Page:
He gave her a cynical little smile that darkened his eyes even further. ‘I don’t think Howard Caule will protest at you spending time with me sorting this house out. In fact, I think he will send you off each day with his blessing.’
Cold fear leaked into her bloodstream and it took several precious seconds to locate her voice. ‘W-what are you talking about?’
‘I want you to spend the next month with me, sorting out my father’s possessions.’
‘I can’t do that!’ she squeaked in protest.
‘Fine, then.’ He reached for his mobile phone and began punching in some numbers. ‘I’ll call up another antiques dealer I know who will be more than happy to take this lot off me.’ His finger was poised over the last digit as he added, ‘For free.’
Ashleigh swallowed as he raised the phone to his ear.
He was giving the lot away? For nothing?
She couldn’t allow him to do that. It wouldn’t be right. The place was stacked to the rafters with priceless heirlooms. She owed Howard this deal for all he had done for her and Lachlan. She couldn’t back out of it, no matter what it cost her personally.
‘No!’ She pulled his arm down so he couldn’t continue the call. ‘Wait…Let me think about this…’
He pocketed the phone. ‘I’ll give you thirty minutes to think it over. I should at this point make it quite clear that I’m not expecting you to sleep with me.’
She blinked at him, her tingling fingers falling away from his arm as his words sank in.
He didn’t want her.
She knew she should be feeling relief but instead she felt regret. An aching, burning regret that what they’d had before was now gone…
He continued in an even tone. ‘We parted on such bitter terms four and a half years ago. This is a way for both of us to get some much needed closure.’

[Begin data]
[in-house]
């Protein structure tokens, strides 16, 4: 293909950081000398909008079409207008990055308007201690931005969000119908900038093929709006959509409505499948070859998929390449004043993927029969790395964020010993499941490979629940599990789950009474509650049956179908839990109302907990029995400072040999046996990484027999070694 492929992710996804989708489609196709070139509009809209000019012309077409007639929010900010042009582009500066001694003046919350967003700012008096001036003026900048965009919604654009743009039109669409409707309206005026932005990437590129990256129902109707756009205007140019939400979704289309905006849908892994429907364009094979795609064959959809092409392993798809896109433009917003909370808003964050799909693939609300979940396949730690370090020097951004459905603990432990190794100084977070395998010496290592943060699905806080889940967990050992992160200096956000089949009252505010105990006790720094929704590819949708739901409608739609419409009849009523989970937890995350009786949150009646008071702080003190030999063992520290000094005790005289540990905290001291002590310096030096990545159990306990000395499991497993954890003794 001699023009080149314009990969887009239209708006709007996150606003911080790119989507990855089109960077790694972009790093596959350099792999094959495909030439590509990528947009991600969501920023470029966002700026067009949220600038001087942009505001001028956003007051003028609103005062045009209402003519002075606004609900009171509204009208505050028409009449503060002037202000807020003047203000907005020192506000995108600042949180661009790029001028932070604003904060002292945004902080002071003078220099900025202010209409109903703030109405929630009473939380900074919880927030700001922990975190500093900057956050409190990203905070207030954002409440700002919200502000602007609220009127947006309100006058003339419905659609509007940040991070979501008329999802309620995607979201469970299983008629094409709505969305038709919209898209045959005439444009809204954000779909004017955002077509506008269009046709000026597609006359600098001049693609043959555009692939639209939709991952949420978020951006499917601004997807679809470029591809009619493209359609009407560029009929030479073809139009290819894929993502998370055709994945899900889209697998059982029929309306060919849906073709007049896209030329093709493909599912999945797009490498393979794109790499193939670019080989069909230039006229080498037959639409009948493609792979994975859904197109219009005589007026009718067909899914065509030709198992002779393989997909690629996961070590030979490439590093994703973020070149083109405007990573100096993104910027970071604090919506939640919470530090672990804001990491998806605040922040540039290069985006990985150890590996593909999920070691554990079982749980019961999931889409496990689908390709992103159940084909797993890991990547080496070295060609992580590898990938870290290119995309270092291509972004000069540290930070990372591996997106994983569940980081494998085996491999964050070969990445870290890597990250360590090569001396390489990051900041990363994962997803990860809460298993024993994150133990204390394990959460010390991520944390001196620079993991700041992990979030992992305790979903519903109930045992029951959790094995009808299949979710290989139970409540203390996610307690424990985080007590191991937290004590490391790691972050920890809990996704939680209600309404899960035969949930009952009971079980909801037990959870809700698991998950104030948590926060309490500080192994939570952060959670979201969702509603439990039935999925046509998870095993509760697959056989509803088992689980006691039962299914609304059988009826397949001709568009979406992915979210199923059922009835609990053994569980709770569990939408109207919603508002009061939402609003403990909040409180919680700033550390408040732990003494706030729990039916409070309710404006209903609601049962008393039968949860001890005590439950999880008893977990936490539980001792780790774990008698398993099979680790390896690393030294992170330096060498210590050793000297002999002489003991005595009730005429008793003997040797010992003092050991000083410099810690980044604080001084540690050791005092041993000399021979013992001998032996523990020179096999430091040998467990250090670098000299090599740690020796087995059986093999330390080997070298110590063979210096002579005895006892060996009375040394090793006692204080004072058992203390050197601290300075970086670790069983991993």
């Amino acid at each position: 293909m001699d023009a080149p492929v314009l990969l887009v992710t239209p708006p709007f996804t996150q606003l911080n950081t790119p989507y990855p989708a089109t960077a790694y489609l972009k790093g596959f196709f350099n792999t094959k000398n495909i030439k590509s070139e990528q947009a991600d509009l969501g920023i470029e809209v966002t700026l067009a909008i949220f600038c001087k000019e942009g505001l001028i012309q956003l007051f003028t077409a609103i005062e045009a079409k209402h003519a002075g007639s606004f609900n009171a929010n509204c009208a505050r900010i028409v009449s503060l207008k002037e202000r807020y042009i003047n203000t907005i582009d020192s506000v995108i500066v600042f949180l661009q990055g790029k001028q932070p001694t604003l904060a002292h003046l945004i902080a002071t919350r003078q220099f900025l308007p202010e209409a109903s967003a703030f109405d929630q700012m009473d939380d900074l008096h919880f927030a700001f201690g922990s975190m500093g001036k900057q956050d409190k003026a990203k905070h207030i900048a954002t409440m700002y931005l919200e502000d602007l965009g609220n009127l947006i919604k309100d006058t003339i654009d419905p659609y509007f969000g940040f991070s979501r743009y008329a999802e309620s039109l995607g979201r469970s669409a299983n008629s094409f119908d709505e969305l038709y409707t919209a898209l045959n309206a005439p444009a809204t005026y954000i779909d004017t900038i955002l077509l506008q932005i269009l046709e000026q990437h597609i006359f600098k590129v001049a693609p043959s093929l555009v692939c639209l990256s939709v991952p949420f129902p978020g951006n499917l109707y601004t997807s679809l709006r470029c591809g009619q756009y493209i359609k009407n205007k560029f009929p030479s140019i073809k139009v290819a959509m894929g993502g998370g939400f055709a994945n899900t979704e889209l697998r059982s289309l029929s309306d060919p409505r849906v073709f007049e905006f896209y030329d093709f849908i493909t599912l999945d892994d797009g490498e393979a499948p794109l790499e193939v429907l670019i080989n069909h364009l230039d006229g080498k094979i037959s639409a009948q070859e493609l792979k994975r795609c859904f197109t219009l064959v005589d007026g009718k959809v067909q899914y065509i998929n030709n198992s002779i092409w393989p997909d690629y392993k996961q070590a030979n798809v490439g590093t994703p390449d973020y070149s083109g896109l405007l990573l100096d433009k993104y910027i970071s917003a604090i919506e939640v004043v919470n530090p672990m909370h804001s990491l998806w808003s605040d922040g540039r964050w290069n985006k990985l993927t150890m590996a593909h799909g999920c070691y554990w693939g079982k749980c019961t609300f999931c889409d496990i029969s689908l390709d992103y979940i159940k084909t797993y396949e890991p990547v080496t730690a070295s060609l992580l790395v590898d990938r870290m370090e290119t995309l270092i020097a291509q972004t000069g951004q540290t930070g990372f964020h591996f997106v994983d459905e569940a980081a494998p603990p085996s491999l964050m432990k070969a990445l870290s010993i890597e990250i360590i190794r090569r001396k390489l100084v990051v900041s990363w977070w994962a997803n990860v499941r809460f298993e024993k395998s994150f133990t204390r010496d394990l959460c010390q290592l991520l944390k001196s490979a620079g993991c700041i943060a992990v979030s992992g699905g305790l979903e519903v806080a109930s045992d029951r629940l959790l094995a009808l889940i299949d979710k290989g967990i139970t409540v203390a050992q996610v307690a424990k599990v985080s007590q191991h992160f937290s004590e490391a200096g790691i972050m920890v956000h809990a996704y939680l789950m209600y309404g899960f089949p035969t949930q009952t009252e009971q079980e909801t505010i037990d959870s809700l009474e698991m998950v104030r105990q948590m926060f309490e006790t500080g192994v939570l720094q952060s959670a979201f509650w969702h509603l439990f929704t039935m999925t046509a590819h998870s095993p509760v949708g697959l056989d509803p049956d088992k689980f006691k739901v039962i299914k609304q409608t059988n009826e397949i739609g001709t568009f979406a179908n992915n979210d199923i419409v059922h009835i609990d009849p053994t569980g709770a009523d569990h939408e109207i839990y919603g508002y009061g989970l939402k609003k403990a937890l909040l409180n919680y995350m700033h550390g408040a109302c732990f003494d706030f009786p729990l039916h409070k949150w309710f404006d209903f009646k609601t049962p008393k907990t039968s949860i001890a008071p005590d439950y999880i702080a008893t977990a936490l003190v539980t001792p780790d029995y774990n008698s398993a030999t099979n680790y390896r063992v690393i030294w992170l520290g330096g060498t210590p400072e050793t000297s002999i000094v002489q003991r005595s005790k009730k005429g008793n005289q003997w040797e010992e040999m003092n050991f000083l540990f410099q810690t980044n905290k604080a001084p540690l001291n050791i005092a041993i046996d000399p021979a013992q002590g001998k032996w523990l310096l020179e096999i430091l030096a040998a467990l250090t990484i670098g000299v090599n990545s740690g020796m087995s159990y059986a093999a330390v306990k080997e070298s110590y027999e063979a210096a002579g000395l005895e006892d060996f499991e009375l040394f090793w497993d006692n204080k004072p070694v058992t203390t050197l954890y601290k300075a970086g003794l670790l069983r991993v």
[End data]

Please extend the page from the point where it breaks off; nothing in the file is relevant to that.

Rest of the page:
‘But…but I don’t need closure,’ she insisted. ‘I’m well and truly over you.’
He held her defiant look with enviable ease while her pulse leapt beneath her skin as she stood uncertainly before him.
‘But I do,’ he said.
Her mouth opened and closed but no sound came out.
Jake stepped back towards the door, holding it open as he addressed her in a coolly detached tone. ‘I will leave you to make your initial assessment in private. When the thirty minutes are up I’ll be back for your decision.’
Ashleigh stared at the back of the door once he’d closed it behind him, the echo of its lock clicking into place ringing in her ears for endless minutes.
A month in Jake’s presence, sorting through the house he’d spent his childhood in.
She turned back around and stared at the fortune of goods in front of her, each and every one of them seeming to conceal a tale about Jake’s past, their secrets locked within the walls of this old neglected house.
Why was he as good as throwing it all away? What possible reason could he have for doing so? Surely he would want to keep something back for himself? She knew he was a rich man now, but surely even very wealthy people didn’t walk away from a veritable fortune?
Ashleigh sighed and turned, her eyes meeting those of the subject in the portrait on the wall. She felt a little feather of unease brush over her skin, for it seemed that every time she tried to move out of range of the oil-painted sad eyes they continued to follow her.
She gave herself a mental shake and rummaged in her bag for her digital camera. The sooner she got started the sooner she would be finished.
Her stomach gave a little flutter of nerves. There was something about this house that unsettled her and the less time she spent in it the better.
Especially with Jake here with her…
ONCE she’d taken some preliminary photos Ashleigh left the overcrowded room for some much needed air and found herself wandering down the long passage, her thoughts flying off in all directions.
This was Jake’s childhood home, the place where he had been raised, but for some reason it didn’t seem to her to be the sort of house where a child would be particularly welcome.
This house seemed to be almost seeping with the wounds of neglect; the walls spoke of it with their faded peeling paint, the floorboards with their protesting creaks, as if her very tread had caused them discomfort as she moved across their tired surface. She could sense it in the woodwork of the furniture, the heavy layer of dust lying over every surface speaking of long-term disregard. And she could feel it in the reflection of the dust-speckled glass at the windows, the crumpled drape of the worn curtains looking as if they were doing their best to shield the house’s secrets from the rest of the quiet conservative street.